A fourth Soviet League title came in 1972-73 as he scored 32 points in 27 games after recovering from his broken ankle. A return to World Championship gold was powered by an on-from Kharlamov as he racked up 23 points in ten games for the host Soviet Union.

The consecutive championship streak ended in the Soviet League in 1973-74 but the World Championship success continued with another gold in 1974.

Prior to the start of the next season, Kharlamov again participated for the Soviet Union in the 1974 Summit Series, where they took on a team of mainly Canadian professionals from the World Hockey Association, which the Soviets won with a 4-1-3 record. Kharlamov contributed seven points in the eight games.

The Soviet League title returned to Central Red Army in 1974-75 as Kharlamov had a great season with 39 points in 31 games and yet another World Championship gold on the heels of 16 points in 9 games.

Valeri Kharlamov
Kharlamov on the attack

While his personal scoring level continued unchanged in 1975-76, Kharlamov had to unusually settle for silver in both the Soviet League and the World Championships. All was not lost however, as the Soviet Union dominated the 1976 Olympic Games in Innsbruck, Austria to win the second gold medal of Kharlamov's career. He would be one of four Soviet players to tie for the tournament scoring lead with ten points in five games, including his game winning goal in their final game against Czechoslovakia.

Of interest, it was during the Soviet League season that the Central Red Army club took a break from domestic competition and participated in the first Super Series of exhibition games in North America against teams from the NHL which included a win over the New York Rangers, the enthralling tie against Montreal on New Year's Eve, called by many the greatest game of hockey ever played, another win, this time over the Boston Bruins and the notorious game against the Philadelphia Flyers when Kharlamov was targeted with an elbow to the head from the blind side which caused the Soviet coach to pull his team off the ice when to penalty was called.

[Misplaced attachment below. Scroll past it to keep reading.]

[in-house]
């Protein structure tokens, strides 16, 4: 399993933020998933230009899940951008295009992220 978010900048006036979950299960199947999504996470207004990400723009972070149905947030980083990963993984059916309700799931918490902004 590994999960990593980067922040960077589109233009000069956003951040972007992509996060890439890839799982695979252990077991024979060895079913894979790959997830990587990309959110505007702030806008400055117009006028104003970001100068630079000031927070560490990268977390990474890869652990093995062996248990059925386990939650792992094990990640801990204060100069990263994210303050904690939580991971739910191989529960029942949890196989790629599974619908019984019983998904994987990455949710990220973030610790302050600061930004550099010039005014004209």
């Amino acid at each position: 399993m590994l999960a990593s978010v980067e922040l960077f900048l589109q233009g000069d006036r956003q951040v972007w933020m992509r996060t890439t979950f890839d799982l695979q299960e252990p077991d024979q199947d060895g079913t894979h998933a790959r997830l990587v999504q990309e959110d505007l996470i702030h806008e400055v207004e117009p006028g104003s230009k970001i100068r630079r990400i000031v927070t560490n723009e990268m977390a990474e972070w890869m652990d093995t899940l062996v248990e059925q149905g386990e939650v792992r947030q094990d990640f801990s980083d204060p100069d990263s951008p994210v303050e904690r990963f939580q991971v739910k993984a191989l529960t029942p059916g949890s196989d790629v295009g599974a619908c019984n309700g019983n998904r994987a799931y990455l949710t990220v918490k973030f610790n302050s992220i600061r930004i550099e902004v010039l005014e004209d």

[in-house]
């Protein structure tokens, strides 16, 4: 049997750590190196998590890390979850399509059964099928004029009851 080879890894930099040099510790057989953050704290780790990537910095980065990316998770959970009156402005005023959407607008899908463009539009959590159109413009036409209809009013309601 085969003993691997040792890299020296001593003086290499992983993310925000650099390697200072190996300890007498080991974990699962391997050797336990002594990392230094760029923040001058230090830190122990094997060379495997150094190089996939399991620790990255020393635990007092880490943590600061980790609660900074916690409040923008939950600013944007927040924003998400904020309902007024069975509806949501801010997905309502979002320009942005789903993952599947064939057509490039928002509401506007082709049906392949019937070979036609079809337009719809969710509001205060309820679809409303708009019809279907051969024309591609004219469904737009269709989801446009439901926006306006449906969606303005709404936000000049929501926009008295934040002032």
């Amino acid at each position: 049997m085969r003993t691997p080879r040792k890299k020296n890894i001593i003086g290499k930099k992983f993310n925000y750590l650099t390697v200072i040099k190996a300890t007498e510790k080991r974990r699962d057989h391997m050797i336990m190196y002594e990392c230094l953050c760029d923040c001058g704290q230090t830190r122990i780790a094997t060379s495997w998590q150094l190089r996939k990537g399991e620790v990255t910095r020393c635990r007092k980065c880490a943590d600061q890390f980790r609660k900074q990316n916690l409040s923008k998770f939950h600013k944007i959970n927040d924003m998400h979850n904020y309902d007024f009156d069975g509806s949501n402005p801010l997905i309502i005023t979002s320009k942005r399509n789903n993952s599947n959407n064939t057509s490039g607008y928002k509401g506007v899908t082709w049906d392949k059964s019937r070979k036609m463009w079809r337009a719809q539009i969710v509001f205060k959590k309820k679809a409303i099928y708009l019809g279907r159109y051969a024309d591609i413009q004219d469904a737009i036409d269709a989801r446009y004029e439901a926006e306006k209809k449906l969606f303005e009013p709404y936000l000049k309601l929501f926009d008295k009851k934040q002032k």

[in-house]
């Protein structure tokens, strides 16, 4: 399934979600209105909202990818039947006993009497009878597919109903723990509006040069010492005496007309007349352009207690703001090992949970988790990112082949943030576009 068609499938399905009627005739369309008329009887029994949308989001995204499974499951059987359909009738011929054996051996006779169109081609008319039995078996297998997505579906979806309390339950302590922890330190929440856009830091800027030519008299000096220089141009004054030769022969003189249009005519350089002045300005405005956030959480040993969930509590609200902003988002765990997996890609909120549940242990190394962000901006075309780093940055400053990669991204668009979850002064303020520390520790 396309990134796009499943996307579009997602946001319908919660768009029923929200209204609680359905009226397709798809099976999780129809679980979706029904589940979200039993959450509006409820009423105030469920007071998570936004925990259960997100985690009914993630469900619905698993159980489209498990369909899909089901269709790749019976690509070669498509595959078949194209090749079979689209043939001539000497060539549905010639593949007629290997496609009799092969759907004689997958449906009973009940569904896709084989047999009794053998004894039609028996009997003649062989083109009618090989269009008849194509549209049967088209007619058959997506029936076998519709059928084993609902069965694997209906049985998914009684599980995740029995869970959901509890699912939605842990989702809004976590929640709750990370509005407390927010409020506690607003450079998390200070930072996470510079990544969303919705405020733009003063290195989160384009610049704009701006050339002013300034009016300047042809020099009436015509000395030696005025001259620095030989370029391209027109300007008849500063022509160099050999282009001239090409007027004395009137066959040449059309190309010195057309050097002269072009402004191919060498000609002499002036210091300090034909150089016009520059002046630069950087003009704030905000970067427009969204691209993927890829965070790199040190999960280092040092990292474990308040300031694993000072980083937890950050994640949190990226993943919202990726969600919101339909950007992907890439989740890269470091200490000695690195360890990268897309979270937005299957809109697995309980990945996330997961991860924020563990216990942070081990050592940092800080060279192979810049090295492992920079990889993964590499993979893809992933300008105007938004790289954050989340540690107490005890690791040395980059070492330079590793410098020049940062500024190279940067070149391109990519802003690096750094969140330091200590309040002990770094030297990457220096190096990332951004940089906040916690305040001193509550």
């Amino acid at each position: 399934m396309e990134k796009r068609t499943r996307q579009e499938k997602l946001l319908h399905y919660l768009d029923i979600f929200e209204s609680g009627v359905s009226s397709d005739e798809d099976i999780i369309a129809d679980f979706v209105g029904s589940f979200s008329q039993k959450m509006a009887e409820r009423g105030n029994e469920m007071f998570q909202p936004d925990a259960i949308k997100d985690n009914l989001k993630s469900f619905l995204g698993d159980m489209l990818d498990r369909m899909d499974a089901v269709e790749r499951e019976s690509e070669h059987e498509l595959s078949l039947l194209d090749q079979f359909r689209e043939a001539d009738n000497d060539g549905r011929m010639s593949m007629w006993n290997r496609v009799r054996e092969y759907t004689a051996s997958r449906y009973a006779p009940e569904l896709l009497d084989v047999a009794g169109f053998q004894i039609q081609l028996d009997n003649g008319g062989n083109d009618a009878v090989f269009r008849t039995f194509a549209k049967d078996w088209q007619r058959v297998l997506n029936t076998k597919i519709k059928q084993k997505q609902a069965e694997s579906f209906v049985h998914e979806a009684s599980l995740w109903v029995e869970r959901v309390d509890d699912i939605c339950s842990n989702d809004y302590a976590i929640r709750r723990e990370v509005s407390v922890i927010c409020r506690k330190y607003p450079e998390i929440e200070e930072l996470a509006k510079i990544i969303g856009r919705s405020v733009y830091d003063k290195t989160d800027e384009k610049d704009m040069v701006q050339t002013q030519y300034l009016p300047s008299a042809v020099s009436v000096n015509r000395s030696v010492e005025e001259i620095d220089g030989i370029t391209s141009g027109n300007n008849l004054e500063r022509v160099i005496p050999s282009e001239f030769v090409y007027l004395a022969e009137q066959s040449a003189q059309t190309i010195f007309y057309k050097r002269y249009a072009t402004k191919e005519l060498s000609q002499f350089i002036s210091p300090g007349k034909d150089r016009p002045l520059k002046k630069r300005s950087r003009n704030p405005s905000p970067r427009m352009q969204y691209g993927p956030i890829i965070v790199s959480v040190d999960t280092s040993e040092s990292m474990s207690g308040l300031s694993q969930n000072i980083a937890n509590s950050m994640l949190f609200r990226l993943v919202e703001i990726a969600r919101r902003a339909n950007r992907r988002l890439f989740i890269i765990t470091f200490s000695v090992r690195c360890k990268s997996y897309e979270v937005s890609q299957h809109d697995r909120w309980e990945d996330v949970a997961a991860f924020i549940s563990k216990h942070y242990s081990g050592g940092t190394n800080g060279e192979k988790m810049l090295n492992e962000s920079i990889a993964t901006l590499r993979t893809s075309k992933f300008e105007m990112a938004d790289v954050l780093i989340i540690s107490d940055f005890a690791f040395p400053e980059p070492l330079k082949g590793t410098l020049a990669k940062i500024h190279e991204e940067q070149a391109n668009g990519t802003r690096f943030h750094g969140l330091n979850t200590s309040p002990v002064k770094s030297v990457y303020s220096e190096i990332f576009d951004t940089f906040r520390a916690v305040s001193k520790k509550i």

That spring he was seriously injured in a car accident, which put his hockey career in jeopardy and cost him a chance to compete in the 1976 Canada Cup.

While Kharlamov was limited to 21 games because of recovery time from his injuries, the 1976-77 saw Central Red Army begin an era of dominance unlike any ever seen before with the first of 13 consecutive titles but the national team would fall to third place and the bronze medal at the World Championships.

Kharlamov would have one of his best offensive seasons when he totaled 42 points in only 29 games during the 1977-78 domestic season and a new run of gold medals would begin at the 1978 World Championships, the first of five in a row for the Soviet Union.

He was in peak form in 1978-79, scoring 22 goals and 48 points in the Soviet League, his greatest number of points since 1971. He had another impressive tournament at the World Championships with 14 points in eight games as the Soviet Union won gold on home ice in Moscow. He also participated in the 1979 Challenge Cup for the Soviet Union in a three game series against a team of NHL All-Stars which took the place of the normal NHL All-Star Game that season, which the Soviets won two games to one with a decisive 6-0 victory on Game 3.

1979-80 was a memorable campaign for Kharlamov as he added 38 points in 42 games and another Soviet League title. In February of 1980, his chance at his third consecutive Olympic gold medal was derailed by the "Miracle on Ice" during which the Soviet Union was upset by the United States in an upset so great that the loss was ranked the #1 story of the century by the International Ice Hockey Federation (IIHF). The Soviet Union eventually was awarded the silver medal with a 7-1 record. Of note, there were no World Championships held in 1980 due to the Olympic games.